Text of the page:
Google Stadia is a wildly ambitious game-streaming service, aiming to give players visual quality that isn’t possible on most traditional consoles and PC systems. However, at launch, some games aren’t hitting the 4K standard that Google set for the service, and the company has issued a response to players concerned over this — without an apology.
In a statement to Eurogamer, Google said that while Google Stadia streams at 4K resolution and 60 frames per second, it’s up to the developers to determine how to get the “best overall quality” in their own games.
“We give developers the freedom of how to achieve the best image quality and framerate on Stadia and we are impressed with what they have been able to achieve from day one,” Google added. “We expect that many developers can, and in most cases will, continue to improve their games on Stadia.”
The signal being sent to your Chromecast Ultra or other 4K-enabled Stadia device can be in 4K resolution if your internet speeds support it, but the games themselves are not always using 4K resolution to begin with. This has been the case with Destiny 2 and Red Dead Redemption 2, which will look crisper on an Xbox One X system regardless of your internet speeds.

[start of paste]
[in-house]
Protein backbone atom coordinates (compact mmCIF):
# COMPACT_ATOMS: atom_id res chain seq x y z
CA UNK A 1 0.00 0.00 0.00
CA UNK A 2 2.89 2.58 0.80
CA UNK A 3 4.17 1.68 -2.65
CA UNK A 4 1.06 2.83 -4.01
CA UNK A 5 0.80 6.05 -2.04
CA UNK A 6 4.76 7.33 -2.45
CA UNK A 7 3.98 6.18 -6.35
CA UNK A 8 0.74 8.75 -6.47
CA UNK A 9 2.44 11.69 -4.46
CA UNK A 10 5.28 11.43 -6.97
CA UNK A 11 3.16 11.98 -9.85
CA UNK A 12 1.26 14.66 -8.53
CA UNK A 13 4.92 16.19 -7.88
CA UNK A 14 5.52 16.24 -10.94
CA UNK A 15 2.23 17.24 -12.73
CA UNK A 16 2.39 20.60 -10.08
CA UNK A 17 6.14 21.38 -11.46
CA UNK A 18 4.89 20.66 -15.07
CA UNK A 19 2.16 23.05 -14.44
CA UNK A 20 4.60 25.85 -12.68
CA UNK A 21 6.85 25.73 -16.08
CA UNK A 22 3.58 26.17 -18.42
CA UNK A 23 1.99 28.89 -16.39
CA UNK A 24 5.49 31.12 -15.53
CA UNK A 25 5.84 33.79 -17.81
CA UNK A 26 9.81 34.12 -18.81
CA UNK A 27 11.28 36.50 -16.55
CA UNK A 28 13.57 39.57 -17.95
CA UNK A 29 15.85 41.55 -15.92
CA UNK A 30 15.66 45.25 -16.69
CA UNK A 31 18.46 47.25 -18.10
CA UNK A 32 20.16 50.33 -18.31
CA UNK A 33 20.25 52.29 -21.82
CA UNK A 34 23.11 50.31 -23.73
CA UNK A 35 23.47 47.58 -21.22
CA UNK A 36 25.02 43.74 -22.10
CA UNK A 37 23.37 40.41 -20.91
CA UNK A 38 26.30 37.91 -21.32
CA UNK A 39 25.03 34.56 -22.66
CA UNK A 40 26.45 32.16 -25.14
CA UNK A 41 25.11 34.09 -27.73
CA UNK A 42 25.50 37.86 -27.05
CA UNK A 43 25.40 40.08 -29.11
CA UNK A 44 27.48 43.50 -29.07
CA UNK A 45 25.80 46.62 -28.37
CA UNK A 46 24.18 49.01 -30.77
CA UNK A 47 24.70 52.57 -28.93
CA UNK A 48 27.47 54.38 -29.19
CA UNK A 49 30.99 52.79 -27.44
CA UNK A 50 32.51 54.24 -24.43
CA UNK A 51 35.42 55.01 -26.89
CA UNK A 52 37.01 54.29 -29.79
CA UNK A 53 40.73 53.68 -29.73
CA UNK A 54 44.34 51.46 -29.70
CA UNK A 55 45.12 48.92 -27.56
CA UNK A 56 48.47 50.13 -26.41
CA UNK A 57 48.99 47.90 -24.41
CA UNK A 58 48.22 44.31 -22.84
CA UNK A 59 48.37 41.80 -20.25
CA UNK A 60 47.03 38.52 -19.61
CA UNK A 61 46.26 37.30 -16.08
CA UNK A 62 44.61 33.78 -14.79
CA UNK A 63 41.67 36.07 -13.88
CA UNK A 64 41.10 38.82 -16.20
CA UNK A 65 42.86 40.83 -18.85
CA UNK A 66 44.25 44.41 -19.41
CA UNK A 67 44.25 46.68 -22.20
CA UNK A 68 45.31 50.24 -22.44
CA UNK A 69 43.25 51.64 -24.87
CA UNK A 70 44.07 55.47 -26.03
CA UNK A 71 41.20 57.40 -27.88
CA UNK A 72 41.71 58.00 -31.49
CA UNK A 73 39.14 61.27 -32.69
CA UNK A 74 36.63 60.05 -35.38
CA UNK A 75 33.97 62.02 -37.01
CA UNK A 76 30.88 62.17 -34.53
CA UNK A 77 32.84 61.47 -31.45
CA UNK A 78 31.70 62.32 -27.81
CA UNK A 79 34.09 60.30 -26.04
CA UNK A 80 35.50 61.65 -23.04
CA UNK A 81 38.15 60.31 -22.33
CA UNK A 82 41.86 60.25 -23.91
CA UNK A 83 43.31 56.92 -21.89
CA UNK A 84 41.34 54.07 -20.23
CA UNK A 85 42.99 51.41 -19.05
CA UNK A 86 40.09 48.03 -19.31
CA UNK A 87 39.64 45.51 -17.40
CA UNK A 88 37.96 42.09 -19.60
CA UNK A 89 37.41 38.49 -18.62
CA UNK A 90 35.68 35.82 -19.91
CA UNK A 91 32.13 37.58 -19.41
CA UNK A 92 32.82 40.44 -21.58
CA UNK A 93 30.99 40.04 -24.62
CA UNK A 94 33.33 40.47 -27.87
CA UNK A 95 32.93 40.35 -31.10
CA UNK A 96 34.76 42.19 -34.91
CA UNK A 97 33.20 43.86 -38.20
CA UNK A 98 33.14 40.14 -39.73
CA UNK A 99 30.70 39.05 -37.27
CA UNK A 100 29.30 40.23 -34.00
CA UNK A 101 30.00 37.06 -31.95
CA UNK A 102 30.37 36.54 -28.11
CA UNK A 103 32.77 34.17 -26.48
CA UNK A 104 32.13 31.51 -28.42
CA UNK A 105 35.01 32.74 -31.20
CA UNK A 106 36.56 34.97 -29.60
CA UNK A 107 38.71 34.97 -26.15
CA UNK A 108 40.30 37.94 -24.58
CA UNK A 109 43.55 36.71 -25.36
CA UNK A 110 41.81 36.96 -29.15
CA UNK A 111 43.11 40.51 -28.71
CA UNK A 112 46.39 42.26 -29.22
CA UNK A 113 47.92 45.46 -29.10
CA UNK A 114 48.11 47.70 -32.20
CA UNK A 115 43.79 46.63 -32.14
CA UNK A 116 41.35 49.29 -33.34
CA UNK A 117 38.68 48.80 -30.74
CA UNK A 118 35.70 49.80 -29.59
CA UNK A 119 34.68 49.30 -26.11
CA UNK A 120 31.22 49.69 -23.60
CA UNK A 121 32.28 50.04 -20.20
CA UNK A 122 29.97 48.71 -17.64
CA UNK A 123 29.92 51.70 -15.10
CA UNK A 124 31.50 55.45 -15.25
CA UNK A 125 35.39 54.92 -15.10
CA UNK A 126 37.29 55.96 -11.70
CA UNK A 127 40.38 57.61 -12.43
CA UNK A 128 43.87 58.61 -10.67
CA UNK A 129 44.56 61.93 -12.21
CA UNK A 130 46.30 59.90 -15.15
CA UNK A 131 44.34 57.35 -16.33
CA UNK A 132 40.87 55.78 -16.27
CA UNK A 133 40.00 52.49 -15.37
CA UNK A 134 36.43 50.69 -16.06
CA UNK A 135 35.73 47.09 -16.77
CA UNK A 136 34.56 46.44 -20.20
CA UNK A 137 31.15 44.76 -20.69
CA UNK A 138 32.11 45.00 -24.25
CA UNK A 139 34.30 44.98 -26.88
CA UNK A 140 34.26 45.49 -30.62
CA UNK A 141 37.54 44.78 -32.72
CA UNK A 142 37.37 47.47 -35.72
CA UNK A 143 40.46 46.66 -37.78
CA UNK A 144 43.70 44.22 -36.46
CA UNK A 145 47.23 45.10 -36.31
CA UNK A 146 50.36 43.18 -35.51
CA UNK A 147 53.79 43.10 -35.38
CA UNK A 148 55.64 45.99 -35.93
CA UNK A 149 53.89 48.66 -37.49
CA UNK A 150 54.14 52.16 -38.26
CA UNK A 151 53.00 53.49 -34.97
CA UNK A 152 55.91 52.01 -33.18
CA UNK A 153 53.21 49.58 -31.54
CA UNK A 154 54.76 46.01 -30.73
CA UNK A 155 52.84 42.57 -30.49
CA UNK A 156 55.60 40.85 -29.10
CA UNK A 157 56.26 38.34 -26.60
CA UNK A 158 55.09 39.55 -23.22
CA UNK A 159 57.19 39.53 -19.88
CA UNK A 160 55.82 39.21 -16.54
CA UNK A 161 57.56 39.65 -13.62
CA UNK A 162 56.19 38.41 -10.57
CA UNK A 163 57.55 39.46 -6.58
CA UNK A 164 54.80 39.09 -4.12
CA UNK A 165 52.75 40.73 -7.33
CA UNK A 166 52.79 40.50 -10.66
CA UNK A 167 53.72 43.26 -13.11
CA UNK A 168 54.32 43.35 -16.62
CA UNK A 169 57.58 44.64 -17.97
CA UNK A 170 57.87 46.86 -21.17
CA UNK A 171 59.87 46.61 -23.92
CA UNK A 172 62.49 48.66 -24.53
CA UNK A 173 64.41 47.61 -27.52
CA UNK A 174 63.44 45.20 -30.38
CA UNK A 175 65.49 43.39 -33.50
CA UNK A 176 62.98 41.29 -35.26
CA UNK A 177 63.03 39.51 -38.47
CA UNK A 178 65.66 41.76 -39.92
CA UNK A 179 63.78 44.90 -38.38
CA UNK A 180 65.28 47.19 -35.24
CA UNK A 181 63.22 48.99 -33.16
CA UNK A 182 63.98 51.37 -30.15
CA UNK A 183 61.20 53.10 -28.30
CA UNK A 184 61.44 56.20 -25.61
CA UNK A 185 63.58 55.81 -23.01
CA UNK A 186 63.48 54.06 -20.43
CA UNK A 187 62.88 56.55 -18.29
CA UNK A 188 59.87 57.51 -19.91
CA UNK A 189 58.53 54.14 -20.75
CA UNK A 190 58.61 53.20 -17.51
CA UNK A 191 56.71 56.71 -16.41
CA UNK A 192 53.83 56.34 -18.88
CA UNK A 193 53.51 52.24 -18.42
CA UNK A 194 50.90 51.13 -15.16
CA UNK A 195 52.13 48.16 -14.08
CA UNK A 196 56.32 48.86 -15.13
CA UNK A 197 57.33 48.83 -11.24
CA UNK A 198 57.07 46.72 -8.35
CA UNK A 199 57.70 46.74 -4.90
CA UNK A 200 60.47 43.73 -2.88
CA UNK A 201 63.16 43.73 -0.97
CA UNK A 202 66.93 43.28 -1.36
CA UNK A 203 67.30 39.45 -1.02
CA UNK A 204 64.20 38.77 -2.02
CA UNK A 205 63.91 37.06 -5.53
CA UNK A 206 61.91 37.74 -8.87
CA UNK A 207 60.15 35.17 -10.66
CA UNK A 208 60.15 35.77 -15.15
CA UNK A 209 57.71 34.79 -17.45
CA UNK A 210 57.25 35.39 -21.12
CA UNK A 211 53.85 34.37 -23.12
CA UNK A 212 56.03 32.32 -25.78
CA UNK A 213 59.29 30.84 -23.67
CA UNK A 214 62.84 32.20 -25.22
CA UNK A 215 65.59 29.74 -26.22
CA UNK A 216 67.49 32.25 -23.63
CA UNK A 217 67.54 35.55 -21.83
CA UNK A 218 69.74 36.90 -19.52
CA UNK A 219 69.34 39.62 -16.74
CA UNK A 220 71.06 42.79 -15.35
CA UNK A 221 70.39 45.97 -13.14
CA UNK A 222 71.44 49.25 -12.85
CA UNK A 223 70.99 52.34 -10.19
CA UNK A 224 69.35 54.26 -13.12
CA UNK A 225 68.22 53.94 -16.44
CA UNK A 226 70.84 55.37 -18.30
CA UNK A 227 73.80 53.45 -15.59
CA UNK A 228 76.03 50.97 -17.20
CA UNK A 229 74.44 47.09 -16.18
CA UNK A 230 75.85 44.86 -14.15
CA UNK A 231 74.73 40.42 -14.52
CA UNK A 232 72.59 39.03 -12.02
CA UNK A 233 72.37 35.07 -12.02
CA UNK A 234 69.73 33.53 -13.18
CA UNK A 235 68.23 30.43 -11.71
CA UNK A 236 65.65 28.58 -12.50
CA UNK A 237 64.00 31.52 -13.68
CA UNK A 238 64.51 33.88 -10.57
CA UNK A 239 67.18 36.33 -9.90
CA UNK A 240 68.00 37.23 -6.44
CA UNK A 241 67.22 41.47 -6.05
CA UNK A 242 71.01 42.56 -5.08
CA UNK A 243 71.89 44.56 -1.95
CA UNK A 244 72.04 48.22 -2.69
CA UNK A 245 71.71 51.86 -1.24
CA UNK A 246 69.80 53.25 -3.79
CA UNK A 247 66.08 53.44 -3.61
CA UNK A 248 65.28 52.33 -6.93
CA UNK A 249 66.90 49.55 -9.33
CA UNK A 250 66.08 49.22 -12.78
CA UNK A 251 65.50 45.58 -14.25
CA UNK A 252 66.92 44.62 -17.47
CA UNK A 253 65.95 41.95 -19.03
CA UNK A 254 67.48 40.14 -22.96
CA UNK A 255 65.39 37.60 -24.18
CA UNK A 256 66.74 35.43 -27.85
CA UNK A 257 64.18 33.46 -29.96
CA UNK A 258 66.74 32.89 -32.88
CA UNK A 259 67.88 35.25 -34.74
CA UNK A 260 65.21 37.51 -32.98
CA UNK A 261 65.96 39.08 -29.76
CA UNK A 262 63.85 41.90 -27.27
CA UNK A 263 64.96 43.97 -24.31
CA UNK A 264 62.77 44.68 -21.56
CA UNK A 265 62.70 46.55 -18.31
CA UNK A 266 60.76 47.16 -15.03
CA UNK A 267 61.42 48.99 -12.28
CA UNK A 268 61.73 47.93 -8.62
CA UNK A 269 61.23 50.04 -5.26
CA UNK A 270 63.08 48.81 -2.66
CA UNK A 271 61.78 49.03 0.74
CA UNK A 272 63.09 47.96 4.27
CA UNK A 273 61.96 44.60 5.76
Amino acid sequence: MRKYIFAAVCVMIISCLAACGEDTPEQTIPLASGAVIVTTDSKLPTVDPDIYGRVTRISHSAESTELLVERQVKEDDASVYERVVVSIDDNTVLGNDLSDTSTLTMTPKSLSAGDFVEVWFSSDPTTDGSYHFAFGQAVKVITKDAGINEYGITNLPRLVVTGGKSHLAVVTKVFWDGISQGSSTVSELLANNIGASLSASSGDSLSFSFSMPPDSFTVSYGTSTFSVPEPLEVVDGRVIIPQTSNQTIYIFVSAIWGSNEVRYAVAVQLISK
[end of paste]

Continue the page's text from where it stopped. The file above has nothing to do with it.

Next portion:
It’s an issue that Google could likely fix — with the help of developers — relatively quickly, but it’s far from the only one that Stadia is facing after launch. Only a handful of games are available for the service thus far, and latency and quality issues have been prevalent in several of them. The service’s main social selling points, including the ability to share your game state or jump into a streamer’s game right from YouTube, are also not live yet, nor is the achievement UI. In our review, we found it to suffer from poor performance when played on PC, and didn’t like the subscription’s value, which requires you to still buy most games on top of the monthly fee.
Come next year, there will be a lot more competition in the streaming market. Alongside Project xCloud, which has been running preview tests over the last few months, Amazon is also rumored to launch its own service in 202o, as well.
- Microsoft xCloud: Everything we know about the streaming service
- Indie game devs are taking a gamble on Google’s Stadia, and it’s paying off
- With xCloud bundle, Microsoft takes a page from Nintendo’s playbook
- Sony PS5: Games, price, specs, release date, and more
- Microsoft just low-key announced the first true ‘Netflix for games’